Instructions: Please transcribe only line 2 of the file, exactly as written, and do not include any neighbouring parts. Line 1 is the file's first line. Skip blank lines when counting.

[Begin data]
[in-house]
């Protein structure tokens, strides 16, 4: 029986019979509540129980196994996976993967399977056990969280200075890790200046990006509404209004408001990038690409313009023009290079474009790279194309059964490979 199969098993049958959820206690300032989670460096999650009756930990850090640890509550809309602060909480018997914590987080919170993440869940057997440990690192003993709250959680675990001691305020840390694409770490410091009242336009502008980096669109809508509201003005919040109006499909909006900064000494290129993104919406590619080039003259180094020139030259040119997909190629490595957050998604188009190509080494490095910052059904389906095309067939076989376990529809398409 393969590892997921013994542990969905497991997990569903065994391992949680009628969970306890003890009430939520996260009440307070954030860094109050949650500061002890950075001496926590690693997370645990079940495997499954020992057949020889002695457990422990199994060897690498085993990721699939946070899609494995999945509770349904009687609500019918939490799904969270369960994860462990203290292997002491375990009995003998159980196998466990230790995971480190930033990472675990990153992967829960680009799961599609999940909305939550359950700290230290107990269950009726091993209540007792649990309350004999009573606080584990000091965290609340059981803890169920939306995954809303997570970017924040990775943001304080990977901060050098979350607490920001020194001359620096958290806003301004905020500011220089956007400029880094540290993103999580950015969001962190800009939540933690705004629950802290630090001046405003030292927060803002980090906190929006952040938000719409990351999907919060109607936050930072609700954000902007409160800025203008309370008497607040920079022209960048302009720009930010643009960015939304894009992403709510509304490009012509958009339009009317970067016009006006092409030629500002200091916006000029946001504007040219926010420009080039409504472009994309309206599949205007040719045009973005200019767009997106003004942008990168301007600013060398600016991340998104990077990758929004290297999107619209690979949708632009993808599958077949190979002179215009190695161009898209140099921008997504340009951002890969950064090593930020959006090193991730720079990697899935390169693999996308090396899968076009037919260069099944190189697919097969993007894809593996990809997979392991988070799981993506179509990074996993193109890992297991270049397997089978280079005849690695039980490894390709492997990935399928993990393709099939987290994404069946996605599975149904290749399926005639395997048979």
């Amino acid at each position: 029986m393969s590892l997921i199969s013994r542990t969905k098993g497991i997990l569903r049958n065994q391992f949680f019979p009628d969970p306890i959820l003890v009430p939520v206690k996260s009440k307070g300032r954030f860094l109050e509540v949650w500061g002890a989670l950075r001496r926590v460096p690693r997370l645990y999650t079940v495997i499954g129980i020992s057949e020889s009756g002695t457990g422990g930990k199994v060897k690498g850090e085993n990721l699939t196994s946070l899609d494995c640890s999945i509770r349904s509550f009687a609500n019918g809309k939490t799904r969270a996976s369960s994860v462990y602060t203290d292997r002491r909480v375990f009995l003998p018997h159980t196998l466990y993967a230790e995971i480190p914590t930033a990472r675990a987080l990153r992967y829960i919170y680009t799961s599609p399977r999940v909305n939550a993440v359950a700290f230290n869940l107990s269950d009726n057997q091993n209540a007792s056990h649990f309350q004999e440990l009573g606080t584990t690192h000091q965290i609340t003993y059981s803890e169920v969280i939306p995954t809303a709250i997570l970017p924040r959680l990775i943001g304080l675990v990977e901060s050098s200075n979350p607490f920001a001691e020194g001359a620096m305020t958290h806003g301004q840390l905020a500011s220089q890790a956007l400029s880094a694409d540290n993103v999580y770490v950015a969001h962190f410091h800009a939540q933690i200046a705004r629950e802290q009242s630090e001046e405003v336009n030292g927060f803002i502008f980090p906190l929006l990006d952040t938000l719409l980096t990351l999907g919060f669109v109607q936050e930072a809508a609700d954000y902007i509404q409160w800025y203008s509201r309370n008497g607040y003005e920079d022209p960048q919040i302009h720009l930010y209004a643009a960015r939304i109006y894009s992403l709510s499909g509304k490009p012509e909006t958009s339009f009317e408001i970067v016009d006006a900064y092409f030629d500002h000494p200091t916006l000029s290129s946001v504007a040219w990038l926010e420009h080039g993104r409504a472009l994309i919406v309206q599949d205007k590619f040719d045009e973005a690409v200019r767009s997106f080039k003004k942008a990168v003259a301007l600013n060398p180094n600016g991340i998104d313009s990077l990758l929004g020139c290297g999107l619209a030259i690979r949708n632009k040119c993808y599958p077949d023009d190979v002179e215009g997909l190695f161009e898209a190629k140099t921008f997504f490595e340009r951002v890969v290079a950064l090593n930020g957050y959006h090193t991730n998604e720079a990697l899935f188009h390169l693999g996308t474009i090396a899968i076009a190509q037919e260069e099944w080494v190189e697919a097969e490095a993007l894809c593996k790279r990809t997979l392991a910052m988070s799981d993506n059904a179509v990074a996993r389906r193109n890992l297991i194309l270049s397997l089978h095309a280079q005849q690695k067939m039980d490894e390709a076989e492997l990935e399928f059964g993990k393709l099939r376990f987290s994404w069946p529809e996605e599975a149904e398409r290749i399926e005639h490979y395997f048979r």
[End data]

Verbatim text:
């Protein structure tokens, strides 16, 4: 029986019979509540129980196994996976993967399977056990969280200075890790200046990006509404209004408001990038690409313009023009290079474009790279194309059964490979 199969098993049958959820206690300032989670460096999650009756930990850090640890509550809309602060909480018997914590987080919170993440869940057997440990690192003993709250959680675990001691305020840390694409770490410091009242336009502008980096669109809508509201003005919040109006499909909006900064000494290129993104919406590619080039003259180094020139030259040119997909190629490595957050998604188009190509080494490095910052059904389906095309067939076989376990529809398409 393969590892997921013994542990969905497991997990569903065994391992949680009628969970306890003890009430939520996260009440307070954030860094109050949650500061002890950075001496926590690693997370645990079940495997499954020992057949020889002695457990422990199994060897690498085993990721699939946070899609494995999945509770349904009687609500019918939490799904969270369960994860462990203290292997002491375990009995003998159980196998466990230790995971480190930033990472675990990153992967829960680009799961599609999940909305939550359950700290230290107990269950009726091993209540007792649990309350004999009573606080584990000091965290609340059981803890169920939306995954809303997570970017924040990775943001304080990977901060050098979350607490920001020194001359620096958290806003301004905020500011220089956007400029880094540290993103999580950015969001962190800009939540933690705004629950802290630090001046405003030292927060803002980090906190929006952040938000719409990351999907919060109607936050930072609700954000902007409160800025203008309370008497607040920079022209960048302009720009930010643009960015939304894009992403709510509304490009012509958009339009009317970067016009006006092409030629500002200091916006000029946001504007040219926010420009080039409504472009994309309206599949205007040719045009973005200019767009997106003004942008990168301007600013060398600016991340998104990077990758929004290297999107619209690979949708632009993808599958077949190979002179215009190695161009898209140099921008997504340009951002890969950064090593930020959006090193991730720079990697899935390169693999996308090396899968076009037919260069099944190189697919097969993007894809593996990809997979392991988070799981993506179509990074996993193109890992297991270049397997089978280079005849690695039980490894390709492997990935399928993990393709099939987290994404069946996605599975149904290749399926005639395997048979």